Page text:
Just Mayo can keep its name, but the vegan mayonnaise substitute will have to change the labels on its product, according to a new agreement with the FDA.
In August, the FDA issued a warning that told Hampton Creek, which makes Just Mayo, it could no longer call its product “mayo” when it did not contain eggs.
Mayonnaise is a standardized food, according to the FDA, that by definition must include eggs as an ingredient.
After months of negotiation, Hampton Creek has agreed to make some changes to its packaging but not its name. A new Just Mayo label will include a definition of the word “just” on the front of the product (“Guided by reason, justice, and fairness.”) and have more context on the edge of the label.
The Just Mayo logo, an image of a white egg with a pea shoot growing inside, remains but will be much smaller. The words “egg-free” will be larger and higher up, and a line that says “Spread and Dressing” will be larger and in all capital letters.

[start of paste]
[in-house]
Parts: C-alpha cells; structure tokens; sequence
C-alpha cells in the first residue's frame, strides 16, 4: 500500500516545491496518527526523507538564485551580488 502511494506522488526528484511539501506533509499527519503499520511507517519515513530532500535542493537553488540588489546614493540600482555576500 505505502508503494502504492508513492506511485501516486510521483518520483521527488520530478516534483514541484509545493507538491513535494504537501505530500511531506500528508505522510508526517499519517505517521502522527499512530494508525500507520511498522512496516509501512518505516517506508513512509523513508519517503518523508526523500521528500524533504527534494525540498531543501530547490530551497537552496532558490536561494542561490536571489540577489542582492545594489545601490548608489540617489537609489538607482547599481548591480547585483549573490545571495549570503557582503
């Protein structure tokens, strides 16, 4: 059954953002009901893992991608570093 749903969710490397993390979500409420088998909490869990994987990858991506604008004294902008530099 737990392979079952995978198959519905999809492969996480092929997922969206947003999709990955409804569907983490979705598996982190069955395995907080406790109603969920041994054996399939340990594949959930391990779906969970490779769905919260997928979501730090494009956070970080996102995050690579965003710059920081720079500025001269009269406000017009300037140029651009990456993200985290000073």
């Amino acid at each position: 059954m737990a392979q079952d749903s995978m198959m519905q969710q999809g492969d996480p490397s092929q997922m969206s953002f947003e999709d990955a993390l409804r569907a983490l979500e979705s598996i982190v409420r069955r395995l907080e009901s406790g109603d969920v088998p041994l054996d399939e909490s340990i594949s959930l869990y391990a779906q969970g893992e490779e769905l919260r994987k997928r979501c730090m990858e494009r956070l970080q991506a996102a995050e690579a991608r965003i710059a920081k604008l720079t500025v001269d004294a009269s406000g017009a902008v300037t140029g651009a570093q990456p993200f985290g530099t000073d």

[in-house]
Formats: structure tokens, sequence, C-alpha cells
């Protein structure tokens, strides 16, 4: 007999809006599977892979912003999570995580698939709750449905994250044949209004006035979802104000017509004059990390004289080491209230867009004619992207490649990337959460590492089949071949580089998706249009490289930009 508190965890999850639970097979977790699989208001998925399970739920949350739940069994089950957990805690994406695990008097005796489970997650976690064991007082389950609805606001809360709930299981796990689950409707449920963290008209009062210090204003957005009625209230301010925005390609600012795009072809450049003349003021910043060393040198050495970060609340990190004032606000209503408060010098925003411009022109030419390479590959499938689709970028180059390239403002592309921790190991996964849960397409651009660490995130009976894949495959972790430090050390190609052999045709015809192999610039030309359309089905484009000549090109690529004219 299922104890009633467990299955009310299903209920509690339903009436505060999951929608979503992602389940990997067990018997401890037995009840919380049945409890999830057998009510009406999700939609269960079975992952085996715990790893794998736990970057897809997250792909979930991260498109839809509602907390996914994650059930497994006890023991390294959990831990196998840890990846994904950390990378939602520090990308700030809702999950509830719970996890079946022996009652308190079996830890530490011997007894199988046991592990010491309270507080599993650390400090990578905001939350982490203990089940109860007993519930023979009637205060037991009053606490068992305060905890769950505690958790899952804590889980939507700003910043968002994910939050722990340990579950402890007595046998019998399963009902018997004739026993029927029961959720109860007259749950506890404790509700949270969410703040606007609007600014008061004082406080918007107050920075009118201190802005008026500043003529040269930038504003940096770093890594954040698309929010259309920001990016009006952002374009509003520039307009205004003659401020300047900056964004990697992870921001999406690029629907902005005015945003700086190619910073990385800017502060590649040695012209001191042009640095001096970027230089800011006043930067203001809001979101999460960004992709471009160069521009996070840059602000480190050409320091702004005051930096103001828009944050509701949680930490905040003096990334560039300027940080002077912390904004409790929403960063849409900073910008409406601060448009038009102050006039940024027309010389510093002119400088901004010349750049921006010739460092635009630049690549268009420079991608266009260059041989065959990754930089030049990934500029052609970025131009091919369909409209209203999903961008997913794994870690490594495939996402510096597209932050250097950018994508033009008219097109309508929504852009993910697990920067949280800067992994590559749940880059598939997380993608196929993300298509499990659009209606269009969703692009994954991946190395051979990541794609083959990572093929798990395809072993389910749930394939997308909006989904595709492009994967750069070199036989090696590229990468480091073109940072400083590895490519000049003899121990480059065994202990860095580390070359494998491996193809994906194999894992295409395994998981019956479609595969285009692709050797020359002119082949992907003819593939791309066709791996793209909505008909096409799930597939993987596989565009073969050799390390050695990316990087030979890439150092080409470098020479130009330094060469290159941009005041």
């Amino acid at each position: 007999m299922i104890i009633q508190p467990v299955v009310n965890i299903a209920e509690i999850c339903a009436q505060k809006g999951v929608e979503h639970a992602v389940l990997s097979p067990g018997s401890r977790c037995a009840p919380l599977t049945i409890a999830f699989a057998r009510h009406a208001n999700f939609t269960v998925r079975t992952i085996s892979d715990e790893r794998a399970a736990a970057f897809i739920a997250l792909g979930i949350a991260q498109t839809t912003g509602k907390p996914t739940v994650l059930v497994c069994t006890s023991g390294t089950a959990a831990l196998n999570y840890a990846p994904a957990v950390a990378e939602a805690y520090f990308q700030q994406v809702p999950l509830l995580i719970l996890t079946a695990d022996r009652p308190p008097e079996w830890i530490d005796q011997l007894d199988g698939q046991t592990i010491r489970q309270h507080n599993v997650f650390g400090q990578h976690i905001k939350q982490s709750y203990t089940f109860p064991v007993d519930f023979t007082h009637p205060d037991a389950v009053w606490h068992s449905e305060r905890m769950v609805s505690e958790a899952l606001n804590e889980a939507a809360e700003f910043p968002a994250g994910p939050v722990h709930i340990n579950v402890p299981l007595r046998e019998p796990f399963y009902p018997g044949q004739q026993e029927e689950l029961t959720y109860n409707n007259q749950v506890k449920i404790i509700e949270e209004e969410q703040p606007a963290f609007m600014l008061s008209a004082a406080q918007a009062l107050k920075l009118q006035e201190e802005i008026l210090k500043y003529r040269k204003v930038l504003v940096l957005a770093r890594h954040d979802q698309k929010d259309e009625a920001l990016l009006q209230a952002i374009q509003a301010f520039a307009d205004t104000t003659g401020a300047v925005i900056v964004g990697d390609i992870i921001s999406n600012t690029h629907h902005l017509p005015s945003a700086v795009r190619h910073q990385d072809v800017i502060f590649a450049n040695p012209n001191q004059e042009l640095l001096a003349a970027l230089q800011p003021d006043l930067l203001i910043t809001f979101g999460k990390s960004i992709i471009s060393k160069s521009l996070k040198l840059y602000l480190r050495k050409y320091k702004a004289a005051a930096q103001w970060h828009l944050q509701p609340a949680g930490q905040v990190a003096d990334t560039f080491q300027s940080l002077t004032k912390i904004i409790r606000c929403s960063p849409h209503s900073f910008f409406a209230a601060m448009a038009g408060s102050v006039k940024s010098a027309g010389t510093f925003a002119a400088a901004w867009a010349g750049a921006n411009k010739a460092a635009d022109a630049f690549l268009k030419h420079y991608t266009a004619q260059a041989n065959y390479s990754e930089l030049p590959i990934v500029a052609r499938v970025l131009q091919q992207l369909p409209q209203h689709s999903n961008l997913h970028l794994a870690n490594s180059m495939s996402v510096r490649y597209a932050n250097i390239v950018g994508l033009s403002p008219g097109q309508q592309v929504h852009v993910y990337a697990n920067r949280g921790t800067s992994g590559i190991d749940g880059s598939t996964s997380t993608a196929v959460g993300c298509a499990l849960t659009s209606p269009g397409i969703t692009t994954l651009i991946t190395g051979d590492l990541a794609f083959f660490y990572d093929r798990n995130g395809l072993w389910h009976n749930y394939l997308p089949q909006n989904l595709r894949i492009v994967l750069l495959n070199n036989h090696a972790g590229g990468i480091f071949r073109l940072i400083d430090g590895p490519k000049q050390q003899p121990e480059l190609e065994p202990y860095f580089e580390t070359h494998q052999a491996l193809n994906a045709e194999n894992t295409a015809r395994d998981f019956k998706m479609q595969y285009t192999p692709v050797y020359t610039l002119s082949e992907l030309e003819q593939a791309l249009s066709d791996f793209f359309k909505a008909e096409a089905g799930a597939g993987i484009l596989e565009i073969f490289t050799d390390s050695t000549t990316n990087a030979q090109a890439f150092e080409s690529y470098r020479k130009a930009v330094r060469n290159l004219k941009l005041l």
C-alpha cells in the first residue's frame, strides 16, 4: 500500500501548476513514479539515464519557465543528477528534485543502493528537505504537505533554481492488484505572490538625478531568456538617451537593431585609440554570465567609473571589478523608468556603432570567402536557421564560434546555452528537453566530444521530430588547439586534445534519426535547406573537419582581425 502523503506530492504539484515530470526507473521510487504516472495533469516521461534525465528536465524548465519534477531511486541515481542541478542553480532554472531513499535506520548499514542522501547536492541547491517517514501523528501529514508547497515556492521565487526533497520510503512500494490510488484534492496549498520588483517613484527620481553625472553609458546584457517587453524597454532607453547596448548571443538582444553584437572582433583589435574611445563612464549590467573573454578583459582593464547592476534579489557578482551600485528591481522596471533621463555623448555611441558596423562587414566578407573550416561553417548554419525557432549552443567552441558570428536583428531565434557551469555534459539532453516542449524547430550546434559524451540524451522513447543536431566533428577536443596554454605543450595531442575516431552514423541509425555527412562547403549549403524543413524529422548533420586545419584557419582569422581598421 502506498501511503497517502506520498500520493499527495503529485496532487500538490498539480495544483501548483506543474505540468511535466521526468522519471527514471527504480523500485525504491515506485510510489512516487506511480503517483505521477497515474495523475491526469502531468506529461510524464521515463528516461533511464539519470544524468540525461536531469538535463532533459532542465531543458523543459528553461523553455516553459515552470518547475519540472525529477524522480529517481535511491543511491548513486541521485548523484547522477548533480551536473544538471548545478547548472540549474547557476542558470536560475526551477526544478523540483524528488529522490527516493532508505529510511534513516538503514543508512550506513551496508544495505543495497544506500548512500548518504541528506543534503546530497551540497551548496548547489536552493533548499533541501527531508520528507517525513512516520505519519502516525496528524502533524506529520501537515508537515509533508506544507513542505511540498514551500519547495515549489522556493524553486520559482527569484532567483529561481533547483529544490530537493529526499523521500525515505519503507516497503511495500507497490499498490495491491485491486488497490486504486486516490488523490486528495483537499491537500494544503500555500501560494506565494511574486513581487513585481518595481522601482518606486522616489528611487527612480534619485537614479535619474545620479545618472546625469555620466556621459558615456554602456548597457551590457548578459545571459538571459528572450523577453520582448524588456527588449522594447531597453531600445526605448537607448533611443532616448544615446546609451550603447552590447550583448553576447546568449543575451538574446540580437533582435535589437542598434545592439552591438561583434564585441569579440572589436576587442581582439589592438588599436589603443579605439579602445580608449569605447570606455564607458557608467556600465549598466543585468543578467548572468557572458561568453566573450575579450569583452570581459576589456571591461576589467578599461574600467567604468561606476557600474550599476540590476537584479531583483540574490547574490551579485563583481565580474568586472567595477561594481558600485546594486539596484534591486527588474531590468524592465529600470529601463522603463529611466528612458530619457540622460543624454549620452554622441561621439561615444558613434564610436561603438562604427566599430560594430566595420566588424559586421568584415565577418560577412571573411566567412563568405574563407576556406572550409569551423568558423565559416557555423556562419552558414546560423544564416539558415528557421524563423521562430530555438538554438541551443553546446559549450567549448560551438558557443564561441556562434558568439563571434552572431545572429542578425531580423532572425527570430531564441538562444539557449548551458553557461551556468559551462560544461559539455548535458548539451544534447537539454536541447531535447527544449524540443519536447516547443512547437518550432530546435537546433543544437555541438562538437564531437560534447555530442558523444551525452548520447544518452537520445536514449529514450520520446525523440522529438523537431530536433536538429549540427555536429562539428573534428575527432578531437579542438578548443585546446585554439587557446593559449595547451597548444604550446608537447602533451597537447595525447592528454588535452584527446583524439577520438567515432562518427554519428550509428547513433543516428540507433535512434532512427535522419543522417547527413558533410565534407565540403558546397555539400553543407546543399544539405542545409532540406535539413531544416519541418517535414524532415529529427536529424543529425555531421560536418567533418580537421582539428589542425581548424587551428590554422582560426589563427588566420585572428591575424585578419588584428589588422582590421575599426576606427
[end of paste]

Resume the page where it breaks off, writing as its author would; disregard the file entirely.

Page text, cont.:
Hampton Creek ordered the new labels on Wednesday and said they’ll start appearing on shelves in 60 days.
“The common ground we found with the FDA reflects an interest in people all agreeing we shouldn’t have a crappy food system,” said Hampton Creek CEO Josh Tetrick in a statement. “I’ve always felt pretty strongly that if we keep focusing on why we started the company, which is to do something positive through food, good people find a way of coming around.”
The FDA has not yet commented on the agreement.
Just Mayo is sold in major chains including Whole Foods(WFM), Safeway, Target(TGT), Walmart(WMT) and Costco(COST). It’s one of the 35 products Hampton Creek makes. The San Francisco company, started in 2011, says its focus is on making sustainable, healthy food that is also affordable.
The decision is the latest in a string of dramatic events for the company.
Last year, Unilever(UL), maker of Hellmann’s mayonnaise, sued Hampton Creek for false advertising. It later dropped the suit.
In October, The Guardian uncovered emails in which members of the American Egg Board, an egg lobby supported by the U.S. government, targeted the company and discussed ways to bring it down. Alerting the FDA was one idea. Another email included a joke about putting a hit on Tetrick, the newspaper reported.
Tetrick thinks that, for now, the mayo drama is over.
“I think we might have reached the conclusion here. I hope it’s the beginning of more policy changes in food though.”